(This 968th Buffalo Sunday News column was first published on October 11, 2009.)


We are a contentious people. Name a topic and you will immediately get two sides. Health care, global warming and evolution are high on the list, but I am convinced that some people would argue against gravity and for a flat earth. Evidence seems to play no role whatsoever to many of these proselytizers.


Now we have a serious health issue, a pandemic of H1N1 or swine flu. As of the time I write, in the United States alone we have had more than 46,000 cases with over 300 deaths. At nearby Cornell University over 500 students have symptoms and one has died from "flu-related complications."


Flu always represents a health risk. Annually between 5% and 20% in this nation suffer from it with over 200,000 hospitalized and 36,000 dying. But this year's additional H1N1 virus is especially threatening because it has some of the characteristics of the 1918 pandemic that killed millions around the world.


Thus everyone should take this disease seriously. We have a tested vaccine becoming available and I encourage every reader to take advantage of it. That is, however, a personal decision. What you should not do is listen to the nonsense about the flu vaccine that is beginning to saturate our media.


Retired family physician and former Air Force flight surgeon Dr. Harriett Hall has written cogently about this issue and I recommend to you her SkepDoc website, which has served as a major resource for this column.


Hall warns that we now have vaccine opponents who "spread old falsehoods, make up new lies, distort the results of studies, misrepresent statistics, and endanger our public health. There are websites and even anti-swine-flu-vaccine rap videos. Press releases, e-mail campaigns, talk shows, and blogs are stirring up irrational fears. These people are irresponsible fearmongers. They are wrong, and they are dangerous." Hall then offers factual responses to many of the flumongers' contentions and I summarize a few here.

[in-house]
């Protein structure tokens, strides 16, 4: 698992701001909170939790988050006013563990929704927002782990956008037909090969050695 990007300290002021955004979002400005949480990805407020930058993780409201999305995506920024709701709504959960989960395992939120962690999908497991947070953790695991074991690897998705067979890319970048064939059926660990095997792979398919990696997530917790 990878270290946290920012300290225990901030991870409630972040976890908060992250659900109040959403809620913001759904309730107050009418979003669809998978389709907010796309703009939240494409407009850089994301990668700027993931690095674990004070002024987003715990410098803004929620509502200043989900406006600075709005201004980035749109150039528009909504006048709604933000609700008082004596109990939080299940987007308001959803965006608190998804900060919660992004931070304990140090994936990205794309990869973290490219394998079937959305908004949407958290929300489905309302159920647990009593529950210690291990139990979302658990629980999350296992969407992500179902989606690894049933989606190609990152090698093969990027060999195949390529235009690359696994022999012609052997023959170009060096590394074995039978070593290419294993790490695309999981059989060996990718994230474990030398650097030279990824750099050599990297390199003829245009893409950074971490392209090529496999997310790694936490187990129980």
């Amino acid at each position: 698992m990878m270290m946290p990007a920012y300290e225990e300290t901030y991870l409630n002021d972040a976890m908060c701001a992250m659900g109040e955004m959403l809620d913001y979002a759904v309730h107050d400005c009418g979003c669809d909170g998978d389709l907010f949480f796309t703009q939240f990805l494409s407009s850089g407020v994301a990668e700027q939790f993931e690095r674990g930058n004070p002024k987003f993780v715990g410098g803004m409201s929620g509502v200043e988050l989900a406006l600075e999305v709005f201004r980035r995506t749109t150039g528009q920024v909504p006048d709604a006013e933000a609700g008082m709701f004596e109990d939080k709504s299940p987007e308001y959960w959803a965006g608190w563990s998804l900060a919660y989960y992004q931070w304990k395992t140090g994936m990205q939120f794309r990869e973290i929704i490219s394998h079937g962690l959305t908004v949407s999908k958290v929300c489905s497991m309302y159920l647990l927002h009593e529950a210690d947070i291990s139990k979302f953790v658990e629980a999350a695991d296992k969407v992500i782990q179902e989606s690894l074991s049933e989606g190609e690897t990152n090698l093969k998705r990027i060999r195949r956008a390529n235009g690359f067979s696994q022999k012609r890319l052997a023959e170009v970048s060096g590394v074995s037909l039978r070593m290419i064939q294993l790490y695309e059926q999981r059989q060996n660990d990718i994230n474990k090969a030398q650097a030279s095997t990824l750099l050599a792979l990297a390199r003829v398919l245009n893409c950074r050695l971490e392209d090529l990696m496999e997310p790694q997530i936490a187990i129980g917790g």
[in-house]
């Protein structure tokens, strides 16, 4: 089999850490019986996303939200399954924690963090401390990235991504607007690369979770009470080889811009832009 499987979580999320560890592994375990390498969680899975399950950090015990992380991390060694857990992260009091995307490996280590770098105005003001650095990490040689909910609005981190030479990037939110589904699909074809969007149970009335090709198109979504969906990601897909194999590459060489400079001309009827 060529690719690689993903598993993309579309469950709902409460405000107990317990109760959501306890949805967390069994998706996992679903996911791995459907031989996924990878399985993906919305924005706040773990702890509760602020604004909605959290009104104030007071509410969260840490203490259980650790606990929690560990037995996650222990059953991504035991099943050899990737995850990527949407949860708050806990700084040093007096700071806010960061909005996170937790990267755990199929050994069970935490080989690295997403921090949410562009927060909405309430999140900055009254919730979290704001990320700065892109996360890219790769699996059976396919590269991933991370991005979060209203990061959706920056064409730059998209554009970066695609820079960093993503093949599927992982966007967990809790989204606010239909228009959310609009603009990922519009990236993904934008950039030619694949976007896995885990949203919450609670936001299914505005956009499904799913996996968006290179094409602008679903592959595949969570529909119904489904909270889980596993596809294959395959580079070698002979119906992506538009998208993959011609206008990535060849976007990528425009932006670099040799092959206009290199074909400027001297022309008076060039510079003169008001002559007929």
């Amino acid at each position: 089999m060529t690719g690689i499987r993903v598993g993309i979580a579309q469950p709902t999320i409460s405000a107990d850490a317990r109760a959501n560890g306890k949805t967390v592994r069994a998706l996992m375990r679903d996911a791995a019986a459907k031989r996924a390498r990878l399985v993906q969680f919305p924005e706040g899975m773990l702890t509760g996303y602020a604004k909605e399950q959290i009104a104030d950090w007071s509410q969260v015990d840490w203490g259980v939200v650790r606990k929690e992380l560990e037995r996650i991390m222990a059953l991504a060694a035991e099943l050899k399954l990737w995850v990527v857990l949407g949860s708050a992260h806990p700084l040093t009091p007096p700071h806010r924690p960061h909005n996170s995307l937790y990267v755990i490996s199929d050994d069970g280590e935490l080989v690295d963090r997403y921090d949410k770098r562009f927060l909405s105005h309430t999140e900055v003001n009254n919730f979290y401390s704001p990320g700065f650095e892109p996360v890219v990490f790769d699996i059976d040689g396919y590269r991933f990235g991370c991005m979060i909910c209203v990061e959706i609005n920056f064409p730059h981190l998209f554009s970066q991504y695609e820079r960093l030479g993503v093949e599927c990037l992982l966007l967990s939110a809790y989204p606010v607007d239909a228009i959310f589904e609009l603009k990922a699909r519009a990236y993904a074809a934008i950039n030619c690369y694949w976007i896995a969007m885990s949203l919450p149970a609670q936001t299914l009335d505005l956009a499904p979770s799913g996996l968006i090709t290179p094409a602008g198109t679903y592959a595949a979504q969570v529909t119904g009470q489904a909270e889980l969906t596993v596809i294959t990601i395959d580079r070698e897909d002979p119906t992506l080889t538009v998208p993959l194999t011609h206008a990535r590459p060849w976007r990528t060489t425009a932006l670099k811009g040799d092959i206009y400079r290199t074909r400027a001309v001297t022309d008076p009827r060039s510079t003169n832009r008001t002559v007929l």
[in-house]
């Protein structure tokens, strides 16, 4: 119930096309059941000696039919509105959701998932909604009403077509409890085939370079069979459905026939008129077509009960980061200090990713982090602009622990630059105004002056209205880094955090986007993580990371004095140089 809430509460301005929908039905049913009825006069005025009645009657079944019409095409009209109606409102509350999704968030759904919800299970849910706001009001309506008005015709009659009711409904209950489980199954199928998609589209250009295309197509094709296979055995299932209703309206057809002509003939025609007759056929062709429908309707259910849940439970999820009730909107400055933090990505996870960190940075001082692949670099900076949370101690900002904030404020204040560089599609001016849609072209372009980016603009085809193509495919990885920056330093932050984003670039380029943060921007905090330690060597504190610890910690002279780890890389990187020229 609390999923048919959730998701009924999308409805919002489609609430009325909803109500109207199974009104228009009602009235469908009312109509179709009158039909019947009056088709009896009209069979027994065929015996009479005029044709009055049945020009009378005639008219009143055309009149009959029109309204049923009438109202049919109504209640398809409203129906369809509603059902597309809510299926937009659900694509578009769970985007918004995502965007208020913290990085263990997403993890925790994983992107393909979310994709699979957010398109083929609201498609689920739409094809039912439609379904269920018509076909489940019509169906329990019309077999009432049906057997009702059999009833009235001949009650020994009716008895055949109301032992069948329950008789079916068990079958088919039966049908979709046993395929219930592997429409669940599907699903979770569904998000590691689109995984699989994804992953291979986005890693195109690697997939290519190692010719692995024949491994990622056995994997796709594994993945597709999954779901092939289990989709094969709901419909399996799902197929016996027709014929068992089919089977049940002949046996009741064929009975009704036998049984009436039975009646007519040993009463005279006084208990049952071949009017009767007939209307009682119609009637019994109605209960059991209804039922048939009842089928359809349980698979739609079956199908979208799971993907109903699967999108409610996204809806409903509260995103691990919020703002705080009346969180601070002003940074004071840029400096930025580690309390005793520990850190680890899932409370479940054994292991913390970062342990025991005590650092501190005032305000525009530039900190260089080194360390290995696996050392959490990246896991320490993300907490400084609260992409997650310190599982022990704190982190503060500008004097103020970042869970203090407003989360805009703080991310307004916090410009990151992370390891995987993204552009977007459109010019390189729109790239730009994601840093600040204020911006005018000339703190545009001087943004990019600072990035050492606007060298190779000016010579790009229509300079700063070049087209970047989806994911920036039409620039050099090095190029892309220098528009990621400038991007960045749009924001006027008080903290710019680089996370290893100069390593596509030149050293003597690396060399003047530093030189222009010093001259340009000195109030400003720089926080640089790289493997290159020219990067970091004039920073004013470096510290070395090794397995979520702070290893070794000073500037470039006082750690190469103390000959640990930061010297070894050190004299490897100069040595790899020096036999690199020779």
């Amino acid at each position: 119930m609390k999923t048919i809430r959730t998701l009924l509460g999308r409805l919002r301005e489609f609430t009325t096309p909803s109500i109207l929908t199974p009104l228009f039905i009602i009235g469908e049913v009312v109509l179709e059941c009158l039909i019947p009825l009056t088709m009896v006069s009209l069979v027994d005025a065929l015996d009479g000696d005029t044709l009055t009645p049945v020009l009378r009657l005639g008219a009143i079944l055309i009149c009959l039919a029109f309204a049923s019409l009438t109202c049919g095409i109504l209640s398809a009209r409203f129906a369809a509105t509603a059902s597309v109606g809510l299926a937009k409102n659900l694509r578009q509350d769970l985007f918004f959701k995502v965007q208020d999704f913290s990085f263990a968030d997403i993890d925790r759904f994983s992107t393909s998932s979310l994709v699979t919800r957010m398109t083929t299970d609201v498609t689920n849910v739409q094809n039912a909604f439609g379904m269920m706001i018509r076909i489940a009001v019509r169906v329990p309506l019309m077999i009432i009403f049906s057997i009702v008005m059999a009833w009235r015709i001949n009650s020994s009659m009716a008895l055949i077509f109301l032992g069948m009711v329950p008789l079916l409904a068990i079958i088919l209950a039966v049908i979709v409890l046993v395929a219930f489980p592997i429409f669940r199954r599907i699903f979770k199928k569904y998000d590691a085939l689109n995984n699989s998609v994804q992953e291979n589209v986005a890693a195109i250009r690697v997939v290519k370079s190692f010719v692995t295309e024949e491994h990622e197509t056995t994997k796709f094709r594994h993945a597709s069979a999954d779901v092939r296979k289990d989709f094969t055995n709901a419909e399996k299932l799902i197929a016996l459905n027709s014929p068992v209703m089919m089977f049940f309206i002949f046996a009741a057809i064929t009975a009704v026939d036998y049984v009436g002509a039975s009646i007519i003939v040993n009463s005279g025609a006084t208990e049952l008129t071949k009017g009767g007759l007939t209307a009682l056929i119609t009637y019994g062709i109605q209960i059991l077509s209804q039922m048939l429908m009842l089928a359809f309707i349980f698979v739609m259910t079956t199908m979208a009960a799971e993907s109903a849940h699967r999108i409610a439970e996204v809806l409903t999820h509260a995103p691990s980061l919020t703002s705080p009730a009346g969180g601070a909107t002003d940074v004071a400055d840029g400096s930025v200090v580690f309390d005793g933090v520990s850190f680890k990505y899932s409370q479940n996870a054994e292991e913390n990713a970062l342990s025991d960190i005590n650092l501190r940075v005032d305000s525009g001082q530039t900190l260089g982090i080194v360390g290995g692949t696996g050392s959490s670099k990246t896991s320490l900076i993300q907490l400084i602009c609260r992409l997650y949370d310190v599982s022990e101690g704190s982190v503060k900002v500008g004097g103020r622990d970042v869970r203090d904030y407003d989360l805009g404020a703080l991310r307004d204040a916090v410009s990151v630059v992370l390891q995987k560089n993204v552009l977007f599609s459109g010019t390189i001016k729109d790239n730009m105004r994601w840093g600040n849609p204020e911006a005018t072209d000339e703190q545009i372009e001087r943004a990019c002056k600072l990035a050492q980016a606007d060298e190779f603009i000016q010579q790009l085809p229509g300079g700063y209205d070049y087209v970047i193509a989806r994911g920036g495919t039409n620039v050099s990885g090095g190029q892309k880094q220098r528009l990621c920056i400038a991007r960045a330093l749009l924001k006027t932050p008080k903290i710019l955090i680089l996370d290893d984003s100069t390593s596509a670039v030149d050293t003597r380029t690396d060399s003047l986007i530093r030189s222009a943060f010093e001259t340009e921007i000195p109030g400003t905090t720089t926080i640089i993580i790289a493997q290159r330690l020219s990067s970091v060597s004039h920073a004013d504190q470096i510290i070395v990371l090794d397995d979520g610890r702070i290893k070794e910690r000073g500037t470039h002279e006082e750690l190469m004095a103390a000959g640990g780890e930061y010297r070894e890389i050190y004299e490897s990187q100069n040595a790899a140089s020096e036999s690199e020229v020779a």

Guillain-Barré Syndrome (GBS) is an autoimmune disorder, often referred to as an AIDP. It is a rare but serious nerve disease that can cause paralysis, but the majority of patients recover when they receive prompt treatment. In a perfect example of the misapplication of statistical information, flu critics claim that GBS is being caused by flu vaccines. The basis for their claim: a report that identified 54 cases of GBS after vaccination in the U.S. in 2004.


In response to this contention, Hall carefully interprets the statistics: GBS, she notes, already affects 1 to 4 of every 100,000 people. The increased risk from vaccines is "no more than one in a million."


J. B. Grabenstein puts this in a different way: "The risk of GBS after a flu shot pales in comparison to the risk of serious adverse events if infected with the influenza virus: 60 to 70 cases of GBS vs. 20,000 deaths from influenza. Keeping things on the same scale, people over 65 years of age can choose from a risk of one case of GBS per million people or 10,000 cases of hospitalization and 1500 deaths due to influenza."


Flu vaccine opponent Dr. Joseph Mercola argues that squalene, a component of some flu vaccines, caused Gulf War Syndrome in anthrax vaccines. Hall points out that there was no squalene in anthrax vaccine, responds in detail to Mercola's charges and concludes, "There is a large body of data demonstrating the safety of squalene."


Critics also claim that flu vaccine effectiveness is particularly low in the elderly. Hall responds that, although "the elderly are not as well protected by the vaccine: that's why it's so important for younger people to be vaccinated, reducing the prevalence of the disease in the population and thereby reducing the likelihood of the elderly being exposed. In other words, don't just get the flu shot for yourself, get it for Grandma."


My favorite Hall response is also to Mercola, who claims, "Injecting organisms into your body to provoke immunity is contrary to nature." Hall answers: "Nature kills people. Doing something contrary to nature is what medicine is all about. It is a good thing."


These are only a few of Hall's responses. They clearly suggest checking scientific answers to the wild claims that beset us.-- Gerry Rising


Added note: As of October 26, 2009, the official flu totals were: New York: 2738 cases, 74 deaths; US: 44,555 cases, 1234 deaths; Global: 582,934 cases, 7206 deaths. Access the current count, including break-downs by state and country, at www.flucount.org.